Best of luck with pizotifen, it seems a very effective drug without too many side effects!

All the best, D x


#10

I am taking Pizotifen - it has helped a lot as it got rid of the dizziness and I am less unbalanced than I was. In July Dr. S advised me to increase my dose from 3 to 4 if I stopped improving after 4-6 weeks and because the head and ear pressure and tinnitus hasn’t improved much over the last 2 weeks I have started to take the extra dose. I have to say it hasn’t helped much yet as my ears in particular are worse than normal - pressure and loud tinnitus - but it has only been 3 days since I increased the dose. I am so impatient! I have also been overdoing it at home and have started back at work so maybe I need to stop rushing around.
Dr S also said I could go up to 5 a day if there was no improvement in another 8 weeks time, so perhaps that’s how long it will take for the 4 pills a day regime to kick in. Who knows!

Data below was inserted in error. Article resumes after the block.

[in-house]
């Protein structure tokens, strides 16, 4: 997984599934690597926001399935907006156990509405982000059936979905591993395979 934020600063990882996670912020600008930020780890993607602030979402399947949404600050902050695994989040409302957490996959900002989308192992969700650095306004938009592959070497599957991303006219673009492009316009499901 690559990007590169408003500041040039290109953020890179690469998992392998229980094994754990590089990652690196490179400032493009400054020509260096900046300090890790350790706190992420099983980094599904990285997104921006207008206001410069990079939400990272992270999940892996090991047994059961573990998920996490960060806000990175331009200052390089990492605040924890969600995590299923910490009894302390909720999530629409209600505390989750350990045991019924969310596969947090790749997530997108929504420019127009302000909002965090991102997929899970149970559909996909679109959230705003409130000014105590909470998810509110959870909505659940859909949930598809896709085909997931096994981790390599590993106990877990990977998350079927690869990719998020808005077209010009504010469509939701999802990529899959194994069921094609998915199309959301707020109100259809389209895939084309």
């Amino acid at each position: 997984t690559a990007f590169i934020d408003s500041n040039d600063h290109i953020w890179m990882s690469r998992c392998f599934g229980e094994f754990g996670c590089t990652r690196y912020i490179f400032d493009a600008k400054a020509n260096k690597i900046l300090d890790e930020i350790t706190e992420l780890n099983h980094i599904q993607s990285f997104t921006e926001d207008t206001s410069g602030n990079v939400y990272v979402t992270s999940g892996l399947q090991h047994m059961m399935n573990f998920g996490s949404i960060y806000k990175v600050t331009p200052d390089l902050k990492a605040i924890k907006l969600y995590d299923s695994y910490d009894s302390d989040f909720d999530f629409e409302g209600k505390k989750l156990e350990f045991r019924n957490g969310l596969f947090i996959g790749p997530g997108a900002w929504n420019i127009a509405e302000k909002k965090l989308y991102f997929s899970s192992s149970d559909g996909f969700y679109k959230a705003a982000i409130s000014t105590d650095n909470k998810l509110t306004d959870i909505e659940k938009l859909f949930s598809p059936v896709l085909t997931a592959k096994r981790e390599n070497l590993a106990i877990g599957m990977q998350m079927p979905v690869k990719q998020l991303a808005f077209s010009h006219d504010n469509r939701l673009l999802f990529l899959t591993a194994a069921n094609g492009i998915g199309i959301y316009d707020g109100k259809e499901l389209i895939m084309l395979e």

#11

Hi Jan
How have you been managing at work? Ive been on phased return but back to my 30hrs a week from tomorow. Im still getting taxis tho…cant go back to the 2hr 20 mins bus journeys. Ive had 10 days head and neck pain free from the Botox i had on August 3rd its starting to just kick in…dizziness and balance and ears still an issuse but im having half decent days
Jo x


#12

Glad that you are having some decent days - long may that continue. :blush: I am also on a phased return - I did one day last week and will do two days this week then 3 days next week. I was exhausted after my one day last week and am feeling pretty done in having worked today! My ears seem to be playing up since last Thursday - not sure why - so I have increased my Pizotifen but they are getting worse instead of better. Such is life or this new MVBD life anyway! I am driving and the journey can be stressful - I think stress is a definite trigger - so I completely understand how hard your journey is on the bus - stick to the taxi. If work doesn’t ‘work out’ I shall investigate early retirement on health grounds. Maybe I am giving myself a hard time as I have only done two days so far and it is always busy at the beginning of the new academic year. We shall see!


#13